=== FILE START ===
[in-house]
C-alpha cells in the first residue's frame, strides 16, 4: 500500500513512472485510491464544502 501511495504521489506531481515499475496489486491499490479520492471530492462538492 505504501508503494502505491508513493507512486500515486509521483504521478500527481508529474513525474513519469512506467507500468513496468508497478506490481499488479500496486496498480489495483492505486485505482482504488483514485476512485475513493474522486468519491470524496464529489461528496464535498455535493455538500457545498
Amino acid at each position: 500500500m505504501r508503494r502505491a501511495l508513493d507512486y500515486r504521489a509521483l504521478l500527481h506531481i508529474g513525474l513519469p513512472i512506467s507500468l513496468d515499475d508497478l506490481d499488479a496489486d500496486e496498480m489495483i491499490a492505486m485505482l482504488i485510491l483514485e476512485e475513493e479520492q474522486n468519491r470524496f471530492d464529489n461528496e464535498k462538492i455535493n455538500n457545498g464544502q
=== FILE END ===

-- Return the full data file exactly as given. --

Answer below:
[in-house]
C-alpha cells in the first residue's frame, strides 16, 4: 500500500513512472485510491464544502 501511495504521489506531481515499475496489486491499490479520492471530492462538492 505504501508503494502505491508513493507512486500515486509521483504521478500527481508529474513525474513519469512506467507500468513496468508497478506490481499488479500496486496498480489495483492505486485505482482504488483514485476512485475513493474522486468519491470524496464529489461528496464535498455535493455538500457545498
Amino acid at each position: 500500500m505504501r508503494r502505491a501511495l508513493d507512486y500515486r504521489a509521483l504521478l500527481h506531481i508529474g513525474l513519469p513512472i512506467s507500468l513496468d515499475d508497478l506490481d499488479a496489486d500496486e496498480m489495483i491499490a492505486m485505482l482504488i485510491l483514485e476512485e475513493e479520492q474522486n468519491r470524496f471530492d464529489n461528496e464535498k462538492i455535493n455538500n457545498g464544502q